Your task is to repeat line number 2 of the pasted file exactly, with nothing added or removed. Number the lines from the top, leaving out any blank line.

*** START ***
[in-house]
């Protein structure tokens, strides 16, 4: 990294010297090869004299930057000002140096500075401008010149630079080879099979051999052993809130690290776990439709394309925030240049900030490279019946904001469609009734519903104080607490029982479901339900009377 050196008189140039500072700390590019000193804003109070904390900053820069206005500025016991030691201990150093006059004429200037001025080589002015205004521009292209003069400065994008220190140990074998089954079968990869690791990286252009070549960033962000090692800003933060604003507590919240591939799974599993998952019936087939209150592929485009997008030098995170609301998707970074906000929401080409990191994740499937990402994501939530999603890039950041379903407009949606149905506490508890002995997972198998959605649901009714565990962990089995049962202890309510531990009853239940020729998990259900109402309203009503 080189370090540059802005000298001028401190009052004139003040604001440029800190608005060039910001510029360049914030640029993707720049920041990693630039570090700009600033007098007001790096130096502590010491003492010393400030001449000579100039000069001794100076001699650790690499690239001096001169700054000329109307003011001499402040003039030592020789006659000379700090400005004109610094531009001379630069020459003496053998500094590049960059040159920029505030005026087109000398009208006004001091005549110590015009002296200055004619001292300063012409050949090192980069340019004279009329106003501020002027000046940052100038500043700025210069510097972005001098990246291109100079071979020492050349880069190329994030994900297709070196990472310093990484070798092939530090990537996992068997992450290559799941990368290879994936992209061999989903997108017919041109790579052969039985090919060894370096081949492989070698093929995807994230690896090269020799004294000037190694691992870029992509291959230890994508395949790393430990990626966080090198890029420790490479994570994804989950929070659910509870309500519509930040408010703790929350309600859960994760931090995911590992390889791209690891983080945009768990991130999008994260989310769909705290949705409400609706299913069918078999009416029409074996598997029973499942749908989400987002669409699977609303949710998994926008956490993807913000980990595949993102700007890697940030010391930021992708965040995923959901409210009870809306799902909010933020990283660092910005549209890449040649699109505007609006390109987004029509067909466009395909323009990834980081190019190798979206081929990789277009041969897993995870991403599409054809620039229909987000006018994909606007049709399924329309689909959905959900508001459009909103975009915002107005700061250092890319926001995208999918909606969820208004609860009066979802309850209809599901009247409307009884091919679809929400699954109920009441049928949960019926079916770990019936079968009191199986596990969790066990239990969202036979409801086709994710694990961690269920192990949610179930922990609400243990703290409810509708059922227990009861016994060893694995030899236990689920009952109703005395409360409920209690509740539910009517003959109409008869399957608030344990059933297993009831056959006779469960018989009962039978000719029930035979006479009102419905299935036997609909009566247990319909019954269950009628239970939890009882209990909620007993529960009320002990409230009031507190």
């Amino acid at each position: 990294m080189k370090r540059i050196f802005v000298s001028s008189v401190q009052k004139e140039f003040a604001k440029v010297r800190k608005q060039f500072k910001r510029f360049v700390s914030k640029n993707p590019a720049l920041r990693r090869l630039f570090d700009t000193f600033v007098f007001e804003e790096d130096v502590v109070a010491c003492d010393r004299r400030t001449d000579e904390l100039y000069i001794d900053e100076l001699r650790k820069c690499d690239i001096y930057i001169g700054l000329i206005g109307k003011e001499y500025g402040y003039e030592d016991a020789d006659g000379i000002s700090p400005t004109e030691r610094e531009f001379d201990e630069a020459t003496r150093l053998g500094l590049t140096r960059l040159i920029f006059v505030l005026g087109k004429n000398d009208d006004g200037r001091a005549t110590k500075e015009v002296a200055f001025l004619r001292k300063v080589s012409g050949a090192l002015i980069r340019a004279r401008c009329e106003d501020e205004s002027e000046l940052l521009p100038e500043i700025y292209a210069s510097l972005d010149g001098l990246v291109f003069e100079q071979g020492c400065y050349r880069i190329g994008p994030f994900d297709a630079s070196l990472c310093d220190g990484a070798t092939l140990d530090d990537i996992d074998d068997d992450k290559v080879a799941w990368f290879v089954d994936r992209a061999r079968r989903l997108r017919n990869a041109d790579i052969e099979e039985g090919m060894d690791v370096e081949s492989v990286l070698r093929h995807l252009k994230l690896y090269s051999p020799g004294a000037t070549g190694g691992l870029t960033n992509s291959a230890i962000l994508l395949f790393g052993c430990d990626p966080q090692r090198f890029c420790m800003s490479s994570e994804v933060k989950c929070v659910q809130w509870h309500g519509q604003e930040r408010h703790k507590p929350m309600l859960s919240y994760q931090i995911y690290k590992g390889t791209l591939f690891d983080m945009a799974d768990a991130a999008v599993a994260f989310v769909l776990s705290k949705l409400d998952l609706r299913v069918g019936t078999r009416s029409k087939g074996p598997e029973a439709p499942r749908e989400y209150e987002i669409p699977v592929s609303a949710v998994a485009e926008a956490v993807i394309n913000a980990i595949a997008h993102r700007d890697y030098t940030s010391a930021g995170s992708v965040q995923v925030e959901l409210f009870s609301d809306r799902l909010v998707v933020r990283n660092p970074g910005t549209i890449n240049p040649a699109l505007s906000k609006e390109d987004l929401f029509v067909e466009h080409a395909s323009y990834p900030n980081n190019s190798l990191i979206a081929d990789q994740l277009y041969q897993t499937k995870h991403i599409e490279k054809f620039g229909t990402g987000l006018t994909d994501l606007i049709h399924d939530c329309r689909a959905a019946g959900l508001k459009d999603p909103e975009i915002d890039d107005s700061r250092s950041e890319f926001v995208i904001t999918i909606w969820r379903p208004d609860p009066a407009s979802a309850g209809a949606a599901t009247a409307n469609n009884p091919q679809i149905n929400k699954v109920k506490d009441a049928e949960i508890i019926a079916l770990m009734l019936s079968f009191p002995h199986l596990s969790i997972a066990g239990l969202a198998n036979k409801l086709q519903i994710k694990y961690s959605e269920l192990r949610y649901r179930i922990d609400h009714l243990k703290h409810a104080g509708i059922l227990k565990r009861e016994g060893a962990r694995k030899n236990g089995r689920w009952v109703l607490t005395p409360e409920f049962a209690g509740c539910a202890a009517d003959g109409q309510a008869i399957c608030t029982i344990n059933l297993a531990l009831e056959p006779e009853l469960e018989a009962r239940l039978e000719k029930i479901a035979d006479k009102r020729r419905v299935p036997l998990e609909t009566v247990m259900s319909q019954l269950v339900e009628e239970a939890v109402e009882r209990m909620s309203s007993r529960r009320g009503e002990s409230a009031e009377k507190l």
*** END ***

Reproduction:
């Protein structure tokens, strides 16, 4: 990294010297090869004299930057000002140096500075401008010149630079080879099979051999052993809130690290776990439709394309925030240049900030490279019946904001469609009734519903104080607490029982479901339900009377 050196008189140039500072700390590019000193804003109070904390900053820069206005500025016991030691201990150093006059004429200037001025080589002015205004521009292209003069400065994008220190140990074998089954079968990869690791990286252009070549960033962000090692800003933060604003507590919240591939799974599993998952019936087939209150592929485009997008030098995170609301998707970074906000929401080409990191994740499937990402994501939530999603890039950041379903407009949606149905506490508890002995997972198998959605649901009714565990962990089995049962202890309510531990009853239940020729998990259900109402309203009503 080189370090540059802005000298001028401190009052004139003040604001440029800190608005060039910001510029360049914030640029993707720049920041990693630039570090700009600033007098007001790096130096502590010491003492010393400030001449000579100039000069001794100076001699650790690499690239001096001169700054000329109307003011001499402040003039030592020789006659000379700090400005004109610094531009001379630069020459003496053998500094590049960059040159920029505030005026087109000398009208006004001091005549110590015009002296200055004619001292300063012409050949090192980069340019004279009329106003501020002027000046940052100038500043700025210069510097972005001098990246291109100079071979020492050349880069190329994030994900297709070196990472310093990484070798092939530090990537996992068997992450290559799941990368290879994936992209061999989903997108017919041109790579052969039985090919060894370096081949492989070698093929995807994230690896090269020799004294000037190694691992870029992509291959230890994508395949790393430990990626966080090198890029420790490479994570994804989950929070659910509870309500519509930040408010703790929350309600859960994760931090995911590992390889791209690891983080945009768990991130999008994260989310769909705290949705409400609706299913069918078999009416029409074996598997029973499942749908989400987002669409699977609303949710998994926008956490993807913000980990595949993102700007890697940030010391930021992708965040995923959901409210009870809306799902909010933020990283660092910005549209890449040649699109505007609006390109987004029509067909466009395909323009990834980081190019190798979206081929990789277009041969897993995870991403599409054809620039229909987000006018994909606007049709399924329309689909959905959900508001459009909103975009915002107005700061250092890319926001995208999918909606969820208004609860009066979802309850209809599901009247409307009884091919679809929400699954109920009441049928949960019926079916770990019936079968009191199986596990969790066990239990969202036979409801086709994710694990961690269920192990949610179930922990609400243990703290409810509708059922227990009861016994060893694995030899236990689920009952109703005395409360409920209690509740539910009517003959109409008869399957608030344990059933297993009831056959006779469960018989009962039978000719029930035979006479009102419905299935036997609909009566247990319909019954269950009628239970939890009882209990909620007993529960009320002990409230009031507190």